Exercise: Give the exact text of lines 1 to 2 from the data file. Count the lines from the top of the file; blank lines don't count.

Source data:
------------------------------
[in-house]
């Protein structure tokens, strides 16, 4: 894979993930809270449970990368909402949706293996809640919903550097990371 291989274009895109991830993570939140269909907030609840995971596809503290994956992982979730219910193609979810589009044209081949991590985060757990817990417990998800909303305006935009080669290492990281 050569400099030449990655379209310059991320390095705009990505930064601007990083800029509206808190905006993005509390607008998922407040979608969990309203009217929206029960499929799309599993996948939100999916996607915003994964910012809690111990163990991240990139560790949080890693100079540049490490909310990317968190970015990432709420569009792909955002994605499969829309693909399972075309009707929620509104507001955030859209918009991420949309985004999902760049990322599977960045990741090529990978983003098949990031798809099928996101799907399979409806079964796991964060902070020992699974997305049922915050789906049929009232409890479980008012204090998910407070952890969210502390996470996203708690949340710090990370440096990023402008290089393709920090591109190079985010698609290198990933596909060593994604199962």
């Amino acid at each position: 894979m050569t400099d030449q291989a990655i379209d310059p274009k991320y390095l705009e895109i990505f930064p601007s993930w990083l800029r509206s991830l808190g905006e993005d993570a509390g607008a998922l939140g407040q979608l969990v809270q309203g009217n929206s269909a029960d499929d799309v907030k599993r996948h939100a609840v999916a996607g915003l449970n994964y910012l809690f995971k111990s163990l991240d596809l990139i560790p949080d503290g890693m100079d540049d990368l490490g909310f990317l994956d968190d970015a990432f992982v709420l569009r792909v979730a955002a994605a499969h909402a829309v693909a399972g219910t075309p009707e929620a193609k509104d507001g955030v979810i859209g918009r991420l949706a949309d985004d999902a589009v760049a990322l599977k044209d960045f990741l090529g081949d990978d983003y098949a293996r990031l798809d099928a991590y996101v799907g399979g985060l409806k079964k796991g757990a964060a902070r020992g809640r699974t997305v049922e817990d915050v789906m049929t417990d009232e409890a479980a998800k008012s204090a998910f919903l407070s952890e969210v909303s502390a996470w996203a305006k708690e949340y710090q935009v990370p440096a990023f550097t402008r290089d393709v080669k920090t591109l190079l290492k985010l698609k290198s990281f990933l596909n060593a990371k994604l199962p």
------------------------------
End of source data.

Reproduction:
[in-house]
């Protein structure tokens, strides 16, 4: 894979993930809270449970990368909402949706293996809640919903550097990371 291989274009895109991830993570939140269909907030609840995971596809503290994956992982979730219910193609979810589009044209081949991590985060757990817990417990998800909303305006935009080669290492990281 050569400099030449990655379209310059991320390095705009990505930064601007990083800029509206808190905006993005509390607008998922407040979608969990309203009217929206029960499929799309599993996948939100999916996607915003994964910012809690111990163990991240990139560790949080890693100079540049490490909310990317968190970015990432709420569009792909955002994605499969829309693909399972075309009707929620509104507001955030859209918009991420949309985004999902760049990322599977960045990741090529990978983003098949990031798809099928996101799907399979409806079964796991964060902070020992699974997305049922915050789906049929009232409890479980008012204090998910407070952890969210502390996470996203708690949340710090990370440096990023402008290089393709920090591109190079985010698609290198990933596909060593994604199962």